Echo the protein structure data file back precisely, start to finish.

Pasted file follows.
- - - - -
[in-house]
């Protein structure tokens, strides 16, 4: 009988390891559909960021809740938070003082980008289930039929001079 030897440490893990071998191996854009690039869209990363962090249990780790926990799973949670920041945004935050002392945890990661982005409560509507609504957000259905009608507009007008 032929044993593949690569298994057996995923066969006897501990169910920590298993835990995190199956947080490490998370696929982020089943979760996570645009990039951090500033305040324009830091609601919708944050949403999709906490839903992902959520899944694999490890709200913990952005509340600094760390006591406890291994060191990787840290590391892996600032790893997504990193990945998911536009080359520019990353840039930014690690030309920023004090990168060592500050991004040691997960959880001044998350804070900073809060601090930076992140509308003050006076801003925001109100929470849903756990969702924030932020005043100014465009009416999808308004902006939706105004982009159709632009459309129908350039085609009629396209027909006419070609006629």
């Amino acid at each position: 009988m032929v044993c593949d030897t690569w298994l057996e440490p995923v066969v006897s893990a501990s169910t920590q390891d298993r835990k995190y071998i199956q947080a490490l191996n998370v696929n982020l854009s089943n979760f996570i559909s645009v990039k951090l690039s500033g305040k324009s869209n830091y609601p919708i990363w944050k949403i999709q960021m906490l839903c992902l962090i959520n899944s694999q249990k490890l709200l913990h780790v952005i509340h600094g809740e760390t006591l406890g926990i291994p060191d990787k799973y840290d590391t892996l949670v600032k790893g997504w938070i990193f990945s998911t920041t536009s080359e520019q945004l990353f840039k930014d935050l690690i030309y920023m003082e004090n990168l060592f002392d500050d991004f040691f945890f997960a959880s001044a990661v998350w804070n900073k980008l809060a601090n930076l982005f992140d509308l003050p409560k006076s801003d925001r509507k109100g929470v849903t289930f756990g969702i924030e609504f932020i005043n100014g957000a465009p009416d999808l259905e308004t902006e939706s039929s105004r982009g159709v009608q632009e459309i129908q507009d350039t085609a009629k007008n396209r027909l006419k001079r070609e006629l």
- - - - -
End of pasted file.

[in-house]
């Protein structure tokens, strides 16, 4: 009988390891559909960021809740938070003082980008289930039929001079 030897440490893990071998191996854009690039869209990363962090249990780790926990799973949670920041945004935050002392945890990661982005409560509507609504957000259905009608507009007008 032929044993593949690569298994057996995923066969006897501990169910920590298993835990995190199956947080490490998370696929982020089943979760996570645009990039951090500033305040324009830091609601919708944050949403999709906490839903992902959520899944694999490890709200913990952005509340600094760390006591406890291994060191990787840290590391892996600032790893997504990193990945998911536009080359520019990353840039930014690690030309920023004090990168060592500050991004040691997960959880001044998350804070900073809060601090930076992140509308003050006076801003925001109100929470849903756990969702924030932020005043100014465009009416999808308004902006939706105004982009159709632009459309129908350039085609009629396209027909006419070609006629």
């Amino acid at each position: 009988m032929v044993c593949d030897t690569w298994l057996e440490p995923v066969v006897s893990a501990s169910t920590q390891d298993r835990k995190y071998i199956q947080a490490l191996n998370v696929n982020l854009s089943n979760f996570i559909s645009v990039k951090l690039s500033g305040k324009s869209n830091y609601p919708i990363w944050k949403i999709q960021m906490l839903c992902l962090i959520n899944s694999q249990k490890l709200l913990h780790v952005i509340h600094g809740e760390t006591l406890g926990i291994p060191d990787k799973y840290d590391t892996l949670v600032k790893g997504w938070i990193f990945s998911t920041t536009s080359e520019q945004l990353f840039k930014d935050l690690i030309y920023m003082e004090n990168l060592f002392d500050d991004f040691f945890f997960a959880s001044a990661v998350w804070n900073k980008l809060a601090n930076l982005f992140d509308l003050p409560k006076s801003d925001r509507k109100g929470v849903t289930f756990g969702i924030e609504f932020i005043n100014g957000a465009p009416d999808l259905e308004t902006e939706s039929s105004r982009g159709v009608q632009e459309i129908q507009d350039t085609a009629k007008n396209r027909l006419k001079r070609e006629l």